Nicholas Cohen, MD
Since medical school, I have seen the unrivaled value family physicians provide to the patients they see. I was unaware—until this month—of the impact family physicians can have beyond their clinic walls on the health of their community at the local, regional, and national level. Our potential impact in this expanded sphere became clear to me on a visit to Capitol Hill with the Family Medicine Congressional Conference.
What is the Family Medicine Congressional Conference?
FMCC attendees outside the office of Senator Sherrod Brown.
It is a 2-day conference in Washington, DC, open to anyone in family medicine. Day one I learned about the current priorities in family medicine and received practical, hands-on training in advocacy. Day two I visited members of Congress with others from my state in prearranged meetings to engage legislators in issues important to me and my patients.
Hope Wittenberg, MA
Director, Government Relations
This past session of Congress was frustrating. Seemingly no movement was made on spending levels for health programs, GME reform, and on broader national issues such as gun control or immigration reform. Brinksmanship over the national debt led to a 16-day government shutdown that cost the government money.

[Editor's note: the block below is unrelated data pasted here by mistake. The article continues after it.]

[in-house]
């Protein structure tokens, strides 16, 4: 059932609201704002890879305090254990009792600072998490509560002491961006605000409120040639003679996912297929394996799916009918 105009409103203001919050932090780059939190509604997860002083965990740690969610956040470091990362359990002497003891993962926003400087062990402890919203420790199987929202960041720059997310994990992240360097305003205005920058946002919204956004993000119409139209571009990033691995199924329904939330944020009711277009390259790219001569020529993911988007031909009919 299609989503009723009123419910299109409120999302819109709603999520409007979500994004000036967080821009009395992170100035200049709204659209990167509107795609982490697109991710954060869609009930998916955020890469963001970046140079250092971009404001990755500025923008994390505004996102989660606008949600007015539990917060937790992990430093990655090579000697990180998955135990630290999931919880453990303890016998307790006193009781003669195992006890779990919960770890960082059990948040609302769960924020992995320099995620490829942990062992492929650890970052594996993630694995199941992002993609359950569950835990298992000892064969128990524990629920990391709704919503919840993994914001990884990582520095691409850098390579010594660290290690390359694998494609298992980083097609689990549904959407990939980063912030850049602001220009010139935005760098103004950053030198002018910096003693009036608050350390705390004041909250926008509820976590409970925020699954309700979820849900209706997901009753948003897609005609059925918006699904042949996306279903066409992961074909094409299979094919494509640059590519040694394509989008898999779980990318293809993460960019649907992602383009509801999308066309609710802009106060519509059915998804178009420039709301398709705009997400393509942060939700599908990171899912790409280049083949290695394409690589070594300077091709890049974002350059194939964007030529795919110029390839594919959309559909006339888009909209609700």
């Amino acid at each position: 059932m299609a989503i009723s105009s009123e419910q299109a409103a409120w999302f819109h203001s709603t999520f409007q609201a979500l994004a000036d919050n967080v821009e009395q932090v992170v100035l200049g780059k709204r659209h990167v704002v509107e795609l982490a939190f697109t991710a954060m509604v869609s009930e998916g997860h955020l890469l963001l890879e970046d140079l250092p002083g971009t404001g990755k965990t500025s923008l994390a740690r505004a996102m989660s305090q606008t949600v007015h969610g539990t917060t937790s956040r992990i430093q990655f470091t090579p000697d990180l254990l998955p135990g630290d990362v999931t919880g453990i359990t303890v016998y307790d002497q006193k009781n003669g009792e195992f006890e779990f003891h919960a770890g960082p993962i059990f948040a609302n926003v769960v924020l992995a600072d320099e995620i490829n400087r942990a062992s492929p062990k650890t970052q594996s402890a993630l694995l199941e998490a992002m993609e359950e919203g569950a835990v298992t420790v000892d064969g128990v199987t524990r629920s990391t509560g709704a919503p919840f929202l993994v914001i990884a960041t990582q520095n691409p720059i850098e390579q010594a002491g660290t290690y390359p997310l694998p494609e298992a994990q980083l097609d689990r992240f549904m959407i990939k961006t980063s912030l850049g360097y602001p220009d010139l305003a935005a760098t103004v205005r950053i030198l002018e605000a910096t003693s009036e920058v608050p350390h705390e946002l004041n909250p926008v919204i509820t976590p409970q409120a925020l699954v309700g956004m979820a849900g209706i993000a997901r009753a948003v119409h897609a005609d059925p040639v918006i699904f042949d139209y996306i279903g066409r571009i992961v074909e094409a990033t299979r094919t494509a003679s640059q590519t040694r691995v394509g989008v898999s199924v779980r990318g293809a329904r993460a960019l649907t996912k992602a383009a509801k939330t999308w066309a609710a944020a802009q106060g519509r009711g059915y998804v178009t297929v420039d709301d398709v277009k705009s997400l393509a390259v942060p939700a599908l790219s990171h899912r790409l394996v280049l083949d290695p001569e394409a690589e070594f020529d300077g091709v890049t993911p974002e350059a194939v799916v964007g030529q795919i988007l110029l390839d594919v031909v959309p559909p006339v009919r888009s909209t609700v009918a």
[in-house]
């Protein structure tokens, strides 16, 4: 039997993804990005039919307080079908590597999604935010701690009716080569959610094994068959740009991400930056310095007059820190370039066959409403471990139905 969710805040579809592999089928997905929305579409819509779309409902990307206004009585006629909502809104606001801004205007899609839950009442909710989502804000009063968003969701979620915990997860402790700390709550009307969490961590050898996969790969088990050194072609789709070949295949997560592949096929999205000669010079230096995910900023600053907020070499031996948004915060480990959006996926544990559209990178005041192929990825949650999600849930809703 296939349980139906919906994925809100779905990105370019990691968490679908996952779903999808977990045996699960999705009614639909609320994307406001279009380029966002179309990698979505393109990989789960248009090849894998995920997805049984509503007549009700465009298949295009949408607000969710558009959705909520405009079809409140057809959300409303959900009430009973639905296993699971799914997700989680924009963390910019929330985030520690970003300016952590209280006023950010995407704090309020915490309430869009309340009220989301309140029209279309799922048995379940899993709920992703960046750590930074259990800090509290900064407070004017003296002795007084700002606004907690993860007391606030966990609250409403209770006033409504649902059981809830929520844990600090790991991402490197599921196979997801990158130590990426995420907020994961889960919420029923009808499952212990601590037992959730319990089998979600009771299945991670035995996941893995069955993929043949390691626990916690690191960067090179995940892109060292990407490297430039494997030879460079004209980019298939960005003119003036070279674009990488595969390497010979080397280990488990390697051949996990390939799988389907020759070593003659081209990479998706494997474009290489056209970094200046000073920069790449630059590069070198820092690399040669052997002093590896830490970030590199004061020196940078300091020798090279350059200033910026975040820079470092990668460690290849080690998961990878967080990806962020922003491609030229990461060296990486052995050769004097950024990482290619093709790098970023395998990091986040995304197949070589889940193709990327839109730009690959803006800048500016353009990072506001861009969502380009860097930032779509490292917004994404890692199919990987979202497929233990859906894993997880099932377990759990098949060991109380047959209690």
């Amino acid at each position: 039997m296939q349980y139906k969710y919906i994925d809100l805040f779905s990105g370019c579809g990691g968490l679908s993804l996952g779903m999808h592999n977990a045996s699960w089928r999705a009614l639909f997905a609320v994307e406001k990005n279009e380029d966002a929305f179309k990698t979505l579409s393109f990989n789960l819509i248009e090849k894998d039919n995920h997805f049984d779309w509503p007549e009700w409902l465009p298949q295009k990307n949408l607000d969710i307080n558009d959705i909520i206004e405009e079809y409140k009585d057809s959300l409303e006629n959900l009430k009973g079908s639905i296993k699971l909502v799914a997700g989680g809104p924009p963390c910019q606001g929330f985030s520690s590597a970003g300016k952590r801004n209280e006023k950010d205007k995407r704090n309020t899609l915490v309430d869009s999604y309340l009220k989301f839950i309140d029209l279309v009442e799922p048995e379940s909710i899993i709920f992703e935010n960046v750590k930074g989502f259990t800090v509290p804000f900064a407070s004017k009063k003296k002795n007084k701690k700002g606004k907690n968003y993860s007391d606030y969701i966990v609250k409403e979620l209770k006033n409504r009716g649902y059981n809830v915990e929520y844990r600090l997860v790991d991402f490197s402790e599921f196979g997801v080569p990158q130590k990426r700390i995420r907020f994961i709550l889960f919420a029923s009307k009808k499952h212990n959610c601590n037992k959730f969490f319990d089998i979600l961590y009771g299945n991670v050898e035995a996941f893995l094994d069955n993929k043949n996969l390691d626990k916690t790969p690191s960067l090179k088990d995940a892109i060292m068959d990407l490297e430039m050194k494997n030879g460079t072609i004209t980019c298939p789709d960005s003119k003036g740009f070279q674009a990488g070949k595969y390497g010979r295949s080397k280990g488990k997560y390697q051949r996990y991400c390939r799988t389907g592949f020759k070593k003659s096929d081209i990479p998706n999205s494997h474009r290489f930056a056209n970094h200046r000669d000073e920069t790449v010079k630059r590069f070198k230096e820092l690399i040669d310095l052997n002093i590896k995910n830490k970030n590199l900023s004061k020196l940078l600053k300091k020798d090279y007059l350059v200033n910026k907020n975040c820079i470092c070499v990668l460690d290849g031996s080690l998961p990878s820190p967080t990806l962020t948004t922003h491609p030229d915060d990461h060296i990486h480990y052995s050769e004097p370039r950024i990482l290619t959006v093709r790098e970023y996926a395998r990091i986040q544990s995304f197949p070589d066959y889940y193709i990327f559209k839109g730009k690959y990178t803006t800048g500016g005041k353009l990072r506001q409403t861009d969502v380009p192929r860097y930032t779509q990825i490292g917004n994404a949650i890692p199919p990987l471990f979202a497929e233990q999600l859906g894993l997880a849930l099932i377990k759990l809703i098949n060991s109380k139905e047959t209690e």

In the aftermath of the shutdown, however, key lawmakers sat down and worked out a budget.
This budget set the overall spending levels for the Fiscal Year 2014 (Oct 1, 2013–Sept 30, 2014) enabling the appropriations committees, which are in charge of discretionary spending, to move forward and craft a spending bill. When Congress returned in January from their winter recess, appropriators were hard at work on the Consolidated Appropriations Act of 2014, which culminated in some success for some of our key health programs.
Historically, both AHRQ and Title VII primary care programs have limited support in the House. Both programs have been zeroed out in the House version of the spending bill in recent years.
However, the spending bill kept them intact, with Title VII primary care support growing to $39.6 million (only a 1% increase). Unfortunately, the current amount of Title VII funding, while enough to fund continuing grants, isn’t large enough to allow for a competitive cycle again this year. AHRQ’s total spending, including trust fund transfers, grew to $471 million (9% increase). AHRQ’s increase was mainly due to expanded funding from the Patient-Centered Outcome Research Trust Fund as mandated in the Affordable Care Act. Continue reading